When Chime’s Co-founders Chris Britt (CEO) and Ryan King (CTO) first set out to start a web bank, it was with one idea in mind: offering middle-class consumers a good deal. It was something that was surprisingly hard for them to find in mainstream banking.
Unbanked and underbanked consumers, Britt noted, have products like Green Dot tailored to their needs – offerings that were “really not a full-featured bank account,” but that provided requisite digital access for those who couldn’t get a regular bank account for whatever reason. But, he realized, there are plenty of customers who can get bank accounts pretty easily, but can’t afford to maintain an account at a more traditional bank.
King and Britt launched Chime in 2014 to address that underbanked segment. By 2016, Chime was in the market with the full suite of features that digital banks offer today. As a pure-play digital bank, Chime offers as its primary product an entirely mobile/digital banking application that gives customers access to a network-branded debit card and a savings account. Chime also provides its customers with access to a network of roughly 40,000 free ATMs nationwide.
Chime also offers tools that are particularly appealing to younger banking customers, such as automatic savings pushes that instantly round up purchases to the next dollar (a la Bank of America’s Keep the Change program) and options to automatically deposit 10 percent of the customer’s direct deposit payroll into savings. Chime also offers no-fee paycheck advances that make funds available to workers as soon as the deposit is initiated by the payroll provider and the bank is alerted. It’s not really a risk to them, of course, since there is certainty of good funds from the employer – Chime is just making access to funds available to consumers 24 hours before they are cleared and settled.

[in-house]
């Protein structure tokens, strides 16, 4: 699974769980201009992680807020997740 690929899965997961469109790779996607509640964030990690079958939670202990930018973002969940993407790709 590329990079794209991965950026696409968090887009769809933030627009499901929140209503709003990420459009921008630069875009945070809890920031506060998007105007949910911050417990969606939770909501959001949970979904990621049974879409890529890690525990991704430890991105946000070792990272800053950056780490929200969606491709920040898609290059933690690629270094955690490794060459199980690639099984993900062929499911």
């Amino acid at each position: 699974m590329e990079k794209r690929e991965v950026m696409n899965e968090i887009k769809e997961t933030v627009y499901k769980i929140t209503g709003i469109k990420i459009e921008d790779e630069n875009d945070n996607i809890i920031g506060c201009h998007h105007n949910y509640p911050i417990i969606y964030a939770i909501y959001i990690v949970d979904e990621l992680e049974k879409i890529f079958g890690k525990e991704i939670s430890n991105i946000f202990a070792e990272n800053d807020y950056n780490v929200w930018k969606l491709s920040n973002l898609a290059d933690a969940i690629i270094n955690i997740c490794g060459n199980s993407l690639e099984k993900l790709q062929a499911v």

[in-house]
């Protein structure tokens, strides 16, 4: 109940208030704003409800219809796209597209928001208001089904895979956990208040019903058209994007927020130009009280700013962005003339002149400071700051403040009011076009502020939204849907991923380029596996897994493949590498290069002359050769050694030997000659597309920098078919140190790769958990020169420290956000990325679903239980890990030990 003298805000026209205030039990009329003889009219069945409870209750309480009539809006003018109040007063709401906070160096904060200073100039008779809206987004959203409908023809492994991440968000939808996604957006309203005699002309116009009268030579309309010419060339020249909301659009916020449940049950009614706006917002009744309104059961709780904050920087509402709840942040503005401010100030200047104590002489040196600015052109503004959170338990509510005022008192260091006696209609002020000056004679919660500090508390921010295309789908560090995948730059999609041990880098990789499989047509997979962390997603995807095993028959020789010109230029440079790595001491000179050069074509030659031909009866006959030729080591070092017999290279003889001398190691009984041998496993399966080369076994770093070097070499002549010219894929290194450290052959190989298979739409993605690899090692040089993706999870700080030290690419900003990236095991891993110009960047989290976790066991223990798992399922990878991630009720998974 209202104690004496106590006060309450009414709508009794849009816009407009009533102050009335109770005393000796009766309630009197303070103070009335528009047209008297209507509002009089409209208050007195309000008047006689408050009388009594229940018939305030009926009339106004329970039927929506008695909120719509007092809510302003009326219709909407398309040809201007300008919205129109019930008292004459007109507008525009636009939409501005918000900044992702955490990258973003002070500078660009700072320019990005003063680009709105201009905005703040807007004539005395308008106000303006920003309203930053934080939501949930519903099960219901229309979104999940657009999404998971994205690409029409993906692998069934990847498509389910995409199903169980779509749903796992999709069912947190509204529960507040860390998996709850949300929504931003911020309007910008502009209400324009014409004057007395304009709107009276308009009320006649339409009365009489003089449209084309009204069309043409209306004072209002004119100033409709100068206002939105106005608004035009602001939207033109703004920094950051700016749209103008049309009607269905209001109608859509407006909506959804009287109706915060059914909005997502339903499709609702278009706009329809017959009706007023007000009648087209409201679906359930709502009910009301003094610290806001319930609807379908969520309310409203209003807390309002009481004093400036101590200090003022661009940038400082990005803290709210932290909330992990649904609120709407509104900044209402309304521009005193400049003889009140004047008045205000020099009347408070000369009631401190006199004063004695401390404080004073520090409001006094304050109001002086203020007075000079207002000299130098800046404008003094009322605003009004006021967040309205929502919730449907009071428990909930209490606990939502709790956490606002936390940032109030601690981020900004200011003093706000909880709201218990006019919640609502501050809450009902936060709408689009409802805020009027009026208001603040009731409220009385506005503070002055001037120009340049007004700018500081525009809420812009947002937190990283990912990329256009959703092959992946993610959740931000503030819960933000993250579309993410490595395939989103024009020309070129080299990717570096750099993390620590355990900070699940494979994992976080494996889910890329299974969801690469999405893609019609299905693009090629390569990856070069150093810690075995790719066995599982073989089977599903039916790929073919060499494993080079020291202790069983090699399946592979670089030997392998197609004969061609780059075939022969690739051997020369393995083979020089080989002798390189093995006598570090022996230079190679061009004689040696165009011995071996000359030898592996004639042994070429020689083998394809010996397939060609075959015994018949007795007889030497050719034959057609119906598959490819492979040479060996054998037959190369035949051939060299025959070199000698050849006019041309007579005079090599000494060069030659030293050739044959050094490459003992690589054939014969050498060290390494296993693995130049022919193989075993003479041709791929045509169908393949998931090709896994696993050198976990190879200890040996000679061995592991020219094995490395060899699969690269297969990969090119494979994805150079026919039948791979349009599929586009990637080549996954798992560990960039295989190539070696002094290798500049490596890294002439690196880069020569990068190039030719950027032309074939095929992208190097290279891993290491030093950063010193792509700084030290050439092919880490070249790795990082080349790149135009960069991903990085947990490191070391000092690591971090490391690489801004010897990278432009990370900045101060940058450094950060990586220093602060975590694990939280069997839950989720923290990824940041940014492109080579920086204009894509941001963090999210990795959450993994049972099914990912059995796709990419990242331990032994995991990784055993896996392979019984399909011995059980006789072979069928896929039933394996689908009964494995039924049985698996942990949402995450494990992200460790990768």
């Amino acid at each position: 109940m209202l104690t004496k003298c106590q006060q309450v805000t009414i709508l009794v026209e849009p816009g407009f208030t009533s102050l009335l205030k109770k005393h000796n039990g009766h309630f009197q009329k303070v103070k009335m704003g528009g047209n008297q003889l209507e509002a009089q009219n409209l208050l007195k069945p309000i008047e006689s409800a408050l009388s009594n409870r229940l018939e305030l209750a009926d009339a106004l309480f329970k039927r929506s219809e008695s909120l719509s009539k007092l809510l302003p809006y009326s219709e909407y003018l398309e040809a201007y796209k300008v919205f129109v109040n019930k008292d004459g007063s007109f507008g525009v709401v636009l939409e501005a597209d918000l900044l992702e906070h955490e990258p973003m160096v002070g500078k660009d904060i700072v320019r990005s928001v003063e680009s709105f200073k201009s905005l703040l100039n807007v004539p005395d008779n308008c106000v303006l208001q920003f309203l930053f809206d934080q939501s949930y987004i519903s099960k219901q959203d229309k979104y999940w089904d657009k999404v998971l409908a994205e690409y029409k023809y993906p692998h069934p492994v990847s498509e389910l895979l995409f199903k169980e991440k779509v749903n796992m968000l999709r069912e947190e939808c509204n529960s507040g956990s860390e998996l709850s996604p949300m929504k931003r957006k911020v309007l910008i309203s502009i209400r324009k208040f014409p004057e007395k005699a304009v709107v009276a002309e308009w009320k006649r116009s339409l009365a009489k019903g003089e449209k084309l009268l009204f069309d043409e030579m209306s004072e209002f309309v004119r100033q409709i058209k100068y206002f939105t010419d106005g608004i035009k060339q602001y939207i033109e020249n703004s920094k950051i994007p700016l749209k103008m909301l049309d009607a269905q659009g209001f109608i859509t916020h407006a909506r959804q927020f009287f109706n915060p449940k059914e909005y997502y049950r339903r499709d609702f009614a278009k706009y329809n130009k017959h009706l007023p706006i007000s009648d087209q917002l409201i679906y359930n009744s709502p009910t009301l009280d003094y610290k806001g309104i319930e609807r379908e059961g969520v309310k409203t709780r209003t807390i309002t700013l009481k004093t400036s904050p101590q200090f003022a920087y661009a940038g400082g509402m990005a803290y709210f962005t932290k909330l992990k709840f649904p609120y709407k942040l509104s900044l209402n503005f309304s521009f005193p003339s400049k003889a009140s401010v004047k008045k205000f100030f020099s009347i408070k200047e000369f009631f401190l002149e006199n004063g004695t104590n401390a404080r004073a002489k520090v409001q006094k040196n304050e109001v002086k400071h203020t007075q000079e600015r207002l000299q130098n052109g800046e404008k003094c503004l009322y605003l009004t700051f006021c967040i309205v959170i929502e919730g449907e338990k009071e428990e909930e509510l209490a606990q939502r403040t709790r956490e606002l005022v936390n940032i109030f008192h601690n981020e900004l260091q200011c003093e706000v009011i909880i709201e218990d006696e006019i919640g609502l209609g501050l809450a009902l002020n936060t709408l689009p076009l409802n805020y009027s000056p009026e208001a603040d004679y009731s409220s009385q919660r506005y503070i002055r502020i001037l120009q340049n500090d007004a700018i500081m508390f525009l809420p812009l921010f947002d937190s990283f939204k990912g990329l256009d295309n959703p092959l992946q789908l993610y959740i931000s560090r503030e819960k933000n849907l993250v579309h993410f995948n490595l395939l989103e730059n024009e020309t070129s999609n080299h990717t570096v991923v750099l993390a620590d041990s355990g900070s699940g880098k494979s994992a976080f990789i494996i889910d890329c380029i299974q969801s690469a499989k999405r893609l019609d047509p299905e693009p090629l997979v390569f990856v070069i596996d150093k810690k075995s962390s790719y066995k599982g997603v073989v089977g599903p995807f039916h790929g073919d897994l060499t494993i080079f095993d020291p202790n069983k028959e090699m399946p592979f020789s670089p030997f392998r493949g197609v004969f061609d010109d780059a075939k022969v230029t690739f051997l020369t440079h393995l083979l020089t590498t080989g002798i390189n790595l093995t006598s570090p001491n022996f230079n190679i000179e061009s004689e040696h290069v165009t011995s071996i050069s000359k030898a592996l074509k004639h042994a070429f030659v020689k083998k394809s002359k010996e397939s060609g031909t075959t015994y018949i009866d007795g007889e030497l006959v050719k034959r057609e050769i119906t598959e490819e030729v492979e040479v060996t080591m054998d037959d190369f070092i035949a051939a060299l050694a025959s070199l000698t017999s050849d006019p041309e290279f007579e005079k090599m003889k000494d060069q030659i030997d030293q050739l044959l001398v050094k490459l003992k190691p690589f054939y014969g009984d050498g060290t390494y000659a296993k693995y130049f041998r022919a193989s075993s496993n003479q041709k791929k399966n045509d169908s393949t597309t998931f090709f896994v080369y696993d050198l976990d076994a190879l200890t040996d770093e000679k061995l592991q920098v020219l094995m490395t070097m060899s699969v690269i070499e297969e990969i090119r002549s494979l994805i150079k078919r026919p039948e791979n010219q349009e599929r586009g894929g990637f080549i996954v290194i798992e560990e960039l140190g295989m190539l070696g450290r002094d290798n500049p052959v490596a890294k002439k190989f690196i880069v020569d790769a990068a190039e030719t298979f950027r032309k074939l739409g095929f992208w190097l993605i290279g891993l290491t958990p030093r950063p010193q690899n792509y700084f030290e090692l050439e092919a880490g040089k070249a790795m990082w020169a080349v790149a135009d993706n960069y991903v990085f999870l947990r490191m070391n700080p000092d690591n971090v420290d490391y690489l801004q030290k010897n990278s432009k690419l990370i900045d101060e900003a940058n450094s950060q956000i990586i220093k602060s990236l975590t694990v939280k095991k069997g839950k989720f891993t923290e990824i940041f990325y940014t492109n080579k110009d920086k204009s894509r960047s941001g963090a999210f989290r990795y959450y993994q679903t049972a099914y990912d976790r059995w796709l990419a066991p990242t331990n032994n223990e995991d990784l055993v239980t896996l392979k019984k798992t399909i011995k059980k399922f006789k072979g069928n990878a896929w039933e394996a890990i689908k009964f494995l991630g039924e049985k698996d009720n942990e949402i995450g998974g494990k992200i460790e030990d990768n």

The brand has been popular with young professionals. At the start of 2019, Chime reports roughly two million active bank accounts on its platform. On average, it has opened an additional 150,000 new accounts per month for the last 12 months, and processed about $10 billion in transaction volume across its cards. The firm was valued at $500 million as of its last funding round.
The next phase for Chime in 2019, according to Britt, will be to expand into credit services.
Toward that end, Chime acquired consumer credit startup Pinch late in 2018. Pinch’s offering was a series of tools to help consumers build better credit. Its most popular service, Pinch Rent, allowed users to increase their credit scores over time by reporting on-time rent payments to credit bureaus.
Pinch has since closed the doors on its service, and Chime has not said whether it will resume offering features like the rent reporting tool. What Britt would confirm, however, is that the Pinch team would be critical in Chime’s next phase, building credit and credit management products for their millennial customer base.
“The reality is that typical debit card and checking accounts do nothing to build your credit score,” he noted. “So as we think about the future set of products that we want to roll out, we’re very focused on helping our members with that part of their life.”